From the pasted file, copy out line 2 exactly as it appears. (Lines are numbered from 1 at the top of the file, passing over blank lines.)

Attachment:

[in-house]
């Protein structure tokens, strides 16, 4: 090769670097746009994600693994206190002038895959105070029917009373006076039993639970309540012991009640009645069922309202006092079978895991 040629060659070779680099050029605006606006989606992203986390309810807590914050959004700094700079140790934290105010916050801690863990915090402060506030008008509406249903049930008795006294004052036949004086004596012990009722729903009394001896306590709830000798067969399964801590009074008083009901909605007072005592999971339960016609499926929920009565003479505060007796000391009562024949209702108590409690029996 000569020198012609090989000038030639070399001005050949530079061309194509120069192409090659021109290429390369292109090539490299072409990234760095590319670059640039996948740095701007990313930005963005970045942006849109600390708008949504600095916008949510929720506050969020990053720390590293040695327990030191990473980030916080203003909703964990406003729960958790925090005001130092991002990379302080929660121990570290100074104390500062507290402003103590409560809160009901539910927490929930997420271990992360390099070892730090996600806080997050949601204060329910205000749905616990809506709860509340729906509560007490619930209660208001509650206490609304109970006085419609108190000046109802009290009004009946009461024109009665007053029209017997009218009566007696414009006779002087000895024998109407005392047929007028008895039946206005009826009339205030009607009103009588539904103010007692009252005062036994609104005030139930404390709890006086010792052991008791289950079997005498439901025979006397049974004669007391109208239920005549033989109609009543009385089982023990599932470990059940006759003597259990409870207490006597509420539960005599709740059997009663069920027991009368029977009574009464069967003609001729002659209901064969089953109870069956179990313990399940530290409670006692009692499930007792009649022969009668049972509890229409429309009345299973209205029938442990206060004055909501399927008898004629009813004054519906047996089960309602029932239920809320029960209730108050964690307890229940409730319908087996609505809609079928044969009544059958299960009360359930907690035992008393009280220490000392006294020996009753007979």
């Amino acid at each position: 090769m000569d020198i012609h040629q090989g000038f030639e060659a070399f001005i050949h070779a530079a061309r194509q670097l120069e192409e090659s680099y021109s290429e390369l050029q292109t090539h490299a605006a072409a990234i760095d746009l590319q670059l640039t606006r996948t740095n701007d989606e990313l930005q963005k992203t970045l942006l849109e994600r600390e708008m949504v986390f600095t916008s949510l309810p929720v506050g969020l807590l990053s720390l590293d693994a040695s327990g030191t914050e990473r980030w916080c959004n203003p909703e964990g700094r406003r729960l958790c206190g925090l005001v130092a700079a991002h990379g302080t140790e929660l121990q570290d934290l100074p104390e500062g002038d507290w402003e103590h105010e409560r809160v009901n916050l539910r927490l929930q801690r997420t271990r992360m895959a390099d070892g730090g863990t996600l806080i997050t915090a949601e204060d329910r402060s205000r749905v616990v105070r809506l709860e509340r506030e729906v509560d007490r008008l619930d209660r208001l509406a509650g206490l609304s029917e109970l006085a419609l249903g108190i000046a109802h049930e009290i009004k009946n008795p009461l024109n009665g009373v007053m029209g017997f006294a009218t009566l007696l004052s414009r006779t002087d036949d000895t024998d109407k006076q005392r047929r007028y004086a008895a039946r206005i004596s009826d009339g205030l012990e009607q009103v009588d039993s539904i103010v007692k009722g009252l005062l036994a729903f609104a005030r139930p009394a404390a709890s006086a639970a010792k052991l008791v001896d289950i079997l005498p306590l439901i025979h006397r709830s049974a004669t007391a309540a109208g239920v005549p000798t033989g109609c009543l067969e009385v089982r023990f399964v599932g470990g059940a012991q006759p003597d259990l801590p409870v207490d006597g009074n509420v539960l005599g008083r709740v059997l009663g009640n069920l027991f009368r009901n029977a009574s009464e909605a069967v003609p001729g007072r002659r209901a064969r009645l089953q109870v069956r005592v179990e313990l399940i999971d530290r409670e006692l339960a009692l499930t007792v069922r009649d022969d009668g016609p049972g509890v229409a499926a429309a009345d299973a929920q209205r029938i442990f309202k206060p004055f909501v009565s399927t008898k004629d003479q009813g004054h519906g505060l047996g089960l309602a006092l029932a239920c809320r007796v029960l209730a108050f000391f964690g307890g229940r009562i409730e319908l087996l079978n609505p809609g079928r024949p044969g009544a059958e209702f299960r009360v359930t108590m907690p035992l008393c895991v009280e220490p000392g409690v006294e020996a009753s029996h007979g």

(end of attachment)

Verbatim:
């Protein structure tokens, strides 16, 4: 090769670097746009994600693994206190002038895959105070029917009373006076039993639970309540012991009640009645069922309202006092079978895991 040629060659070779680099050029605006606006989606992203986390309810807590914050959004700094700079140790934290105010916050801690863990915090402060506030008008509406249903049930008795006294004052036949004086004596012990009722729903009394001896306590709830000798067969399964801590009074008083009901909605007072005592999971339960016609499926929920009565003479505060007796000391009562024949209702108590409690029996 000569020198012609090989000038030639070399001005050949530079061309194509120069192409090659021109290429390369292109090539490299072409990234760095590319670059640039996948740095701007990313930005963005970045942006849109600390708008949504600095916008949510929720506050969020990053720390590293040695327990030191990473980030916080203003909703964990406003729960958790925090005001130092991002990379302080929660121990570290100074104390500062507290402003103590409560809160009901539910927490929930997420271990992360390099070892730090996600806080997050949601204060329910205000749905616990809506709860509340729906509560007490619930209660208001509650206490609304109970006085419609108190000046109802009290009004009946009461024109009665007053029209017997009218009566007696414009006779002087000895024998109407005392047929007028008895039946206005009826009339205030009607009103009588539904103010007692009252005062036994609104005030139930404390709890006086010792052991008791289950079997005498439901025979006397049974004669007391109208239920005549033989109609009543009385089982023990599932470990059940006759003597259990409870207490006597509420539960005599709740059997009663069920027991009368029977009574009464069967003609001729002659209901064969089953109870069956179990313990399940530290409670006692009692499930007792009649022969009668049972509890229409429309009345299973209205029938442990206060004055909501399927008898004629009813004054519906047996089960309602029932239920809320029960209730108050964690307890229940409730319908087996609505809609079928044969009544059958299960009360359930907690035992008393009280220490000392006294020996009753007979």